Kenya’s tennis star Angela Okutoyi made history — Quartz Africa

Kenya’s tennis prodigy, Angella Okutoyi, 17, made history at this year’s Australian Open by being the first Kenyan woman to win a match at a junior grand slam tournament.

Despite the Australian Open being Okutoyi’s debut in a junior grand slam event, she progressed to the third round before losing to Serbia’s Lola Radivojevic. On her way, she won two close three-set matches, defeating Italian qualifier Federica Urgesi in the first round and Zara Larke from Australia in the second.

It is the first time in 16 years a Kenyan has played at the Australian Open Juniors, and it is only the second time a Kenyan girl has played a junior grand slam tournament.

Okutoyi’s junior ranking now stands at 71 in the world.

Her achievements have made headlines back home in Kenya.

“We are proud of you. As a Ministry, we will support you and many other young athletes to ensure you excel in all the various sports codes,” tweeted the Kenyan government.

Okutoyi’s Australian Open performance has wowed many

Some of the country’s icons, like sprinter Ferdinand Omanyala, boxer Christine Ongare, and actress Lupita Nyong’o also showed their support. Tennis legend, Billie Jean King, congratulated Okutoyi on making history. “Love watching our sport grow across the globe,” she posted.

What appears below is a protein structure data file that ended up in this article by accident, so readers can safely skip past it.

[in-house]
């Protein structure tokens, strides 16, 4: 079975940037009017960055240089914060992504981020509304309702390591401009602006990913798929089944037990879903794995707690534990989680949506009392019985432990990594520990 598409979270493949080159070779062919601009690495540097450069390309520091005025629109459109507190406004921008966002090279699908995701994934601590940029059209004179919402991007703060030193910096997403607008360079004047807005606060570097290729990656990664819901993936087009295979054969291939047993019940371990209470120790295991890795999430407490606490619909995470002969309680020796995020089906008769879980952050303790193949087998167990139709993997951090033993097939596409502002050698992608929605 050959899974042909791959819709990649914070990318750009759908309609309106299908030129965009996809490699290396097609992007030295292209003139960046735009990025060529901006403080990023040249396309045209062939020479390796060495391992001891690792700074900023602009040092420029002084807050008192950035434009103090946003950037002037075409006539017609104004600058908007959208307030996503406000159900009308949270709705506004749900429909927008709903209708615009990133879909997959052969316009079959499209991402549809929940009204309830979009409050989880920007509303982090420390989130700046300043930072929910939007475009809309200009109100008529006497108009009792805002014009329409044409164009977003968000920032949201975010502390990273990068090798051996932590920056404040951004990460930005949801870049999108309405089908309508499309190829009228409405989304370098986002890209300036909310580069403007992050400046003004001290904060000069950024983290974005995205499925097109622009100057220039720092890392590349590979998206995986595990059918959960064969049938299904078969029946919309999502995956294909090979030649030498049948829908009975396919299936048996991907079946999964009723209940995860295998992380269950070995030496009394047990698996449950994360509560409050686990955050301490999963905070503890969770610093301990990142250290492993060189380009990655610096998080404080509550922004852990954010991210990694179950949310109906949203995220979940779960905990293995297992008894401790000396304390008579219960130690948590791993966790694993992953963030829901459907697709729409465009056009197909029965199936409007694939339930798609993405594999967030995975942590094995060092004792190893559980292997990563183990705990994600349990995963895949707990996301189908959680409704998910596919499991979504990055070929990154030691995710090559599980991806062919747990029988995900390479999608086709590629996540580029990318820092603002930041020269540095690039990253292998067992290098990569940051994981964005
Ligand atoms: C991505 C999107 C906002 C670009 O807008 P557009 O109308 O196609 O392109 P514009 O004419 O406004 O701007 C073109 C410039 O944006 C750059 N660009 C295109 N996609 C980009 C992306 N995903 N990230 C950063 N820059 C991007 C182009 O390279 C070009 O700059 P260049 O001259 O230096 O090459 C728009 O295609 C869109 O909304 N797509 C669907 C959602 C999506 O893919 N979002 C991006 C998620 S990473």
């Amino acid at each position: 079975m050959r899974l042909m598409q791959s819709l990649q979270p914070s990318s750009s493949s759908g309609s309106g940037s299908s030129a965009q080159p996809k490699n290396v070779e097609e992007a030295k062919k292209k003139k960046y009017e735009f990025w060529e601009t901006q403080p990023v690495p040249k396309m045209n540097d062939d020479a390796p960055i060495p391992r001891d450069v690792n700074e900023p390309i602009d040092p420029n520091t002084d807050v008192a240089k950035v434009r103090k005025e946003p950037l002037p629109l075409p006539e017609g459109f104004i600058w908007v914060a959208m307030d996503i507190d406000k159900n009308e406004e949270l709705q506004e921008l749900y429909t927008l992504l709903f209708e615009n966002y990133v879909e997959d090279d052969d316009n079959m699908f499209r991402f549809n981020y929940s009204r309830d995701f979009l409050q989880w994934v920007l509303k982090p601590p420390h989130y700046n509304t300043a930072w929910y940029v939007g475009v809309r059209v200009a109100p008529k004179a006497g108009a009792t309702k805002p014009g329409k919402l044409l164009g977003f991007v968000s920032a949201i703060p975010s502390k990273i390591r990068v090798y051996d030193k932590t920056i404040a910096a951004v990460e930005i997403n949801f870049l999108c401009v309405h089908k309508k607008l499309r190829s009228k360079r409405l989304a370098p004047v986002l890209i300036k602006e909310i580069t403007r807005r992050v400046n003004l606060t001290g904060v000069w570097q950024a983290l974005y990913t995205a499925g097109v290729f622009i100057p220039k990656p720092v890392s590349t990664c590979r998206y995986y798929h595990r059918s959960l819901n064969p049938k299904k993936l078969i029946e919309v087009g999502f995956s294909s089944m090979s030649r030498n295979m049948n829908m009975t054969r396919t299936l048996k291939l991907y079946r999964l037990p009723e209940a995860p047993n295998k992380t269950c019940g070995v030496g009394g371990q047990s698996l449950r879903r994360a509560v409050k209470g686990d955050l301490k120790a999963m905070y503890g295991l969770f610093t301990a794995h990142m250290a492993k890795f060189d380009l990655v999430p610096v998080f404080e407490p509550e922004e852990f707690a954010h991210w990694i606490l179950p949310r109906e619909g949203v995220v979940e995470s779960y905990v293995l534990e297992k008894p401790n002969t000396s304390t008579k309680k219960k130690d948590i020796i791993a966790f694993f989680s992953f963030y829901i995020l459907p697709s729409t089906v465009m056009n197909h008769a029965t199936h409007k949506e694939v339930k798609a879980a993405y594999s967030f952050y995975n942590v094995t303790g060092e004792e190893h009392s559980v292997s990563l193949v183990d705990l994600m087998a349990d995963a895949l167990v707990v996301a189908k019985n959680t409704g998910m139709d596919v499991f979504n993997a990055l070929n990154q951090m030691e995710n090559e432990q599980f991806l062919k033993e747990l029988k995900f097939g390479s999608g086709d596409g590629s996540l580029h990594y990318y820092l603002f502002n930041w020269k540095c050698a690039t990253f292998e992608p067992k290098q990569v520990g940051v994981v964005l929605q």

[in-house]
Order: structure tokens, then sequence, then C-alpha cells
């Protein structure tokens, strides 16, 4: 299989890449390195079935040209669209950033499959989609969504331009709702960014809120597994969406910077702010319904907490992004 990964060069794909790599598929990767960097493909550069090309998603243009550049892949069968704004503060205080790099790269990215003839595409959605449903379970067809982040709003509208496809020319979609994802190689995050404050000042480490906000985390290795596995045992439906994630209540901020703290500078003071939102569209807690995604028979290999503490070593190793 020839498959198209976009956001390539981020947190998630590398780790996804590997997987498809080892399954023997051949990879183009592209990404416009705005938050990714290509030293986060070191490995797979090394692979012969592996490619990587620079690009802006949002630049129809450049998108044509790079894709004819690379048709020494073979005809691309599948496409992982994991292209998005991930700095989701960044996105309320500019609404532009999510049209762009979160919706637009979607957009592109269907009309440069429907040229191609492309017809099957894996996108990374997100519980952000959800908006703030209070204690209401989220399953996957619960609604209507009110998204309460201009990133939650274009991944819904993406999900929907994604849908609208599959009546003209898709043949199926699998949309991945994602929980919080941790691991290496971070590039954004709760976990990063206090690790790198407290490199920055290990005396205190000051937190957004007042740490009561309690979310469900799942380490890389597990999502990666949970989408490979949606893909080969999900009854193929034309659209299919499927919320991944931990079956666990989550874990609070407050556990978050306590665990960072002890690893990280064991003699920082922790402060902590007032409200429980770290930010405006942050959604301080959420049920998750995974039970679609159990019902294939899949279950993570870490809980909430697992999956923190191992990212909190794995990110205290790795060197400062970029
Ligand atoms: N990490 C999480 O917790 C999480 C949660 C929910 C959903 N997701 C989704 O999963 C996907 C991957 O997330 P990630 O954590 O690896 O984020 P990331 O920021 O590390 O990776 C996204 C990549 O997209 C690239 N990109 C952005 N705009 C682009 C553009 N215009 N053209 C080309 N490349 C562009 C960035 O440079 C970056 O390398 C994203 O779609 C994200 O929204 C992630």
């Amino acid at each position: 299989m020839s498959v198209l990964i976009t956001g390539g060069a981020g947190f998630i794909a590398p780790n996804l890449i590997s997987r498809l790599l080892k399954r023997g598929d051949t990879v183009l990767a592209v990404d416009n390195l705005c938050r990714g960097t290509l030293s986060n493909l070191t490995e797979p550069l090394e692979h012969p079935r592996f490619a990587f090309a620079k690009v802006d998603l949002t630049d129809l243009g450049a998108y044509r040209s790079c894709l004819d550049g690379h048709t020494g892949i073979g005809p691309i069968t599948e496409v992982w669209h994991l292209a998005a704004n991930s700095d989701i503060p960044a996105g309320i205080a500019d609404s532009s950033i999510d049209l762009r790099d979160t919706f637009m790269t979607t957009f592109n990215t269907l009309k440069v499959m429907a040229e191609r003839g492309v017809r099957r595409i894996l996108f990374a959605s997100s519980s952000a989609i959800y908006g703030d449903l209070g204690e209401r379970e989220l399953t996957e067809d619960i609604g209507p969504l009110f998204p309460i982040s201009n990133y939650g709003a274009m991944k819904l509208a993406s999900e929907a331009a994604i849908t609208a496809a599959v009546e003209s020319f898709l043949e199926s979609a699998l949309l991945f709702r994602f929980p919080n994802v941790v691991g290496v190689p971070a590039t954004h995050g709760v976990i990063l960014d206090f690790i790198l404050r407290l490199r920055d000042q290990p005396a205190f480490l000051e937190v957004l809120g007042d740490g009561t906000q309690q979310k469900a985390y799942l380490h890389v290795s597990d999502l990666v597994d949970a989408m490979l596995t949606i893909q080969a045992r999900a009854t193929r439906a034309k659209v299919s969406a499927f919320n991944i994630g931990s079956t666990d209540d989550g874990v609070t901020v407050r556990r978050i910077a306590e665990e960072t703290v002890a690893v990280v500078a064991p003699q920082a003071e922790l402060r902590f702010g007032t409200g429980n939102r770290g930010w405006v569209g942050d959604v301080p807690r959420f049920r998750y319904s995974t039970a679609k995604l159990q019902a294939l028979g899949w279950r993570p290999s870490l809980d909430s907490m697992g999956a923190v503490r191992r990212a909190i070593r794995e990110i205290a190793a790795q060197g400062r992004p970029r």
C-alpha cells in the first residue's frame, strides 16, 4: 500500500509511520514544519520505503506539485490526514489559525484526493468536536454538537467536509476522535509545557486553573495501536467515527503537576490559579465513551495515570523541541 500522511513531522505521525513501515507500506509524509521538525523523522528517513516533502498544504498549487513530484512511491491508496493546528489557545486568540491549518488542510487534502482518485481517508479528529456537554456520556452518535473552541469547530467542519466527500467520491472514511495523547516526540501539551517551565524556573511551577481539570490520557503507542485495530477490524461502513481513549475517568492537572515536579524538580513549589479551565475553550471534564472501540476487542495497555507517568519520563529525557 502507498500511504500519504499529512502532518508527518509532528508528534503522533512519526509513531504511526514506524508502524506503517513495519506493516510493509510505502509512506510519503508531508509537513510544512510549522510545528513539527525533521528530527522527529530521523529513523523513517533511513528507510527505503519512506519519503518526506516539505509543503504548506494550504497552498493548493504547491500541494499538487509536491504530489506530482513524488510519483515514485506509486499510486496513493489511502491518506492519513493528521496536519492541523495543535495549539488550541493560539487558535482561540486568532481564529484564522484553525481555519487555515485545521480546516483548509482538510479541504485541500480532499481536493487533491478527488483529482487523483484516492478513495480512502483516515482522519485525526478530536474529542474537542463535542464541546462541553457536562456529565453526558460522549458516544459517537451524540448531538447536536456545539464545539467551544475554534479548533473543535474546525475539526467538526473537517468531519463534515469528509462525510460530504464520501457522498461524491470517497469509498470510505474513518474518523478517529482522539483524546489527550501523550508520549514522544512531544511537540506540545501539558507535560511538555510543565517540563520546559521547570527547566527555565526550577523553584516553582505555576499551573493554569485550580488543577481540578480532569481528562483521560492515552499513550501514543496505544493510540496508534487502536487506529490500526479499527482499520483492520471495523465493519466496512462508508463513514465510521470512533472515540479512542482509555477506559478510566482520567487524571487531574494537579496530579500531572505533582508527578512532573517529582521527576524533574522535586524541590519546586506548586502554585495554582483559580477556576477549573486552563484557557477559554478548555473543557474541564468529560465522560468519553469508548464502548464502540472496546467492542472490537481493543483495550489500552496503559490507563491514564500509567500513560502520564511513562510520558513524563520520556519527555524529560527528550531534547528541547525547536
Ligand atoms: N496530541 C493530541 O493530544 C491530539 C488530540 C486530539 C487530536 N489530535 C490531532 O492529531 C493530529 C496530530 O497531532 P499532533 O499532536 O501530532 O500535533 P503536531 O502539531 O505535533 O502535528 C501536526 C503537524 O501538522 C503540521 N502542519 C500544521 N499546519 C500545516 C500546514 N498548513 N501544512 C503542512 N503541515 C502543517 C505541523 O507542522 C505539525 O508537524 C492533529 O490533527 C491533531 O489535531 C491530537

Okutoyi’s journey to become a tennis professional started at age four. She moved to Burundi aged 10 to train at the ITF East Africa Regional Training Centre, before returning to Nairobi two years later to develop her game at the ITF East Africa High Performance Center in Nairobi.

Okutoyi already has several impressive achievements to her name, having won a number of local and regional titles. In 2018, she became the youngest player to win the Kenya Open. At the end of 2021, she won African Junior Championships, beating the top seed Aya El Aouni, in Sousse, Tunisia.

“To make history here in Melbourne has been very special,” Okutoyi told itftennis.com. “I am happy that people in Kenya have been able to see that and they, together with African players more generally, realize they have a chance to do the same.”

“In Kenya, most people who play tennis are not well-off. Their families, like mine, don’t have much and I just want to encourage them and say that situation doesn’t mean they cannot reach here, and it doesn’t define them. It can actually give them a drive and a motivation to do good.”

Tennis Kenya have said that her momentous run at the tournament will inspire other Kenyans to pick up a racket.

“By following Angie’s matches, Kenyans’ interest in tennis has piqued and she has been trending on Twitter,” Tennis Kenya general secretary, Wanjiru Mbugua-Karani, told itftennis.com. “Her performance has inspired Kenyans around the country to sit up and take notice of her and tennis in general.”

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